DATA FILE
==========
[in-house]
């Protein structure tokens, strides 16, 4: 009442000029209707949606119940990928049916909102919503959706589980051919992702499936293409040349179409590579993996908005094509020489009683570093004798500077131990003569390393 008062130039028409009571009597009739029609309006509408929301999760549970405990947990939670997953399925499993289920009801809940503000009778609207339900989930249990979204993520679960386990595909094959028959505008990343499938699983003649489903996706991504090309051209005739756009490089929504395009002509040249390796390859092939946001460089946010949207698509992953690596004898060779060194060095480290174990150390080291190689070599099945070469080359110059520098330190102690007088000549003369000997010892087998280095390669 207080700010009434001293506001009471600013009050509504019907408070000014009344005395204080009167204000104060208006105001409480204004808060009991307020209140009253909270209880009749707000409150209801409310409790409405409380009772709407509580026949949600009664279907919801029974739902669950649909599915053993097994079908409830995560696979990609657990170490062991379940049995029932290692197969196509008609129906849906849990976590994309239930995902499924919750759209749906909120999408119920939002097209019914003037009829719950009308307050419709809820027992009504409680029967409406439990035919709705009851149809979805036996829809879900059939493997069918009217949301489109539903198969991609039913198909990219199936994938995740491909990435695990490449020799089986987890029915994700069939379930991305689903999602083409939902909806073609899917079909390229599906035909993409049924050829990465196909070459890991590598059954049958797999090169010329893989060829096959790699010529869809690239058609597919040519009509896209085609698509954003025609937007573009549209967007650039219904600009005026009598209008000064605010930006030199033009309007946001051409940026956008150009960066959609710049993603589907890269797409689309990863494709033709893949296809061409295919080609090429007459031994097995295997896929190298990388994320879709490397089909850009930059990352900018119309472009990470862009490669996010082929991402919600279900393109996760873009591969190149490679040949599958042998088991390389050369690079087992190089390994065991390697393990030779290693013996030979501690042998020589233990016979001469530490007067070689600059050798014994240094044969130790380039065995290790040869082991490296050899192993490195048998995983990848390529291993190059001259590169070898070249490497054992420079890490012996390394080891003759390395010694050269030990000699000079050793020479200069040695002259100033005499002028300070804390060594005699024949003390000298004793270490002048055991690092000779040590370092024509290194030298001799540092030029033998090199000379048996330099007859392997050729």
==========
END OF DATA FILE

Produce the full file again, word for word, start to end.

[in-house]
């Protein structure tokens, strides 16, 4: 009442000029209707949606119940990928049916909102919503959706589980051919992702499936293409040349179409590579993996908005094509020489009683570093004798500077131990003569390393 008062130039028409009571009597009739029609309006509408929301999760549970405990947990939670997953399925499993289920009801809940503000009778609207339900989930249990979204993520679960386990595909094959028959505008990343499938699983003649489903996706991504090309051209005739756009490089929504395009002509040249390796390859092939946001460089946010949207698509992953690596004898060779060194060095480290174990150390080291190689070599099945070469080359110059520098330190102690007088000549003369000997010892087998280095390669 207080700010009434001293506001009471600013009050509504019907408070000014009344005395204080009167204000104060208006105001409480204004808060009991307020209140009253909270209880009749707000409150209801409310409790409405409380009772709407509580026949949600009664279907919801029974739902669950649909599915053993097994079908409830995560696979990609657990170490062991379940049995029932290692197969196509008609129906849906849990976590994309239930995902499924919750759209749906909120999408119920939002097209019914003037009829719950009308307050419709809820027992009504409680029967409406439990035919709705009851149809979805036996829809879900059939493997069918009217949301489109539903198969991609039913198909990219199936994938995740491909990435695990490449020799089986987890029915994700069939379930991305689903999602083409939902909806073609899917079909390229599906035909993409049924050829990465196909070459890991590598059954049958797999090169010329893989060829096959790699010529869809690239058609597919040519009509896209085609698509954003025609937007573009549209967007650039219904600009005026009598209008000064605010930006030199033009309007946001051409940026956008150009960066959609710049993603589907890269797409689309990863494709033709893949296809061409295919080609090429007459031994097995295997896929190298990388994320879709490397089909850009930059990352900018119309472009990470862009490669996010082929991402919600279900393109996760873009591969190149490679040949599958042998088991390389050369690079087992190089390994065991390697393990030779290693013996030979501690042998020589233990016979001469530490007067070689600059050798014994240094044969130790380039065995290790040869082991490296050899192993490195048998995983990848390529291993190059001259590169070898070249490497054992420079890490012996390394080891003759390395010694050269030990000699000079050793020479200069040695002259100033005499002028300070804390060594005699024949003390000298004793270490002048055991690092000779040590370092024509290194030298001799540092030029033998090199000379048996330099007859392997050729």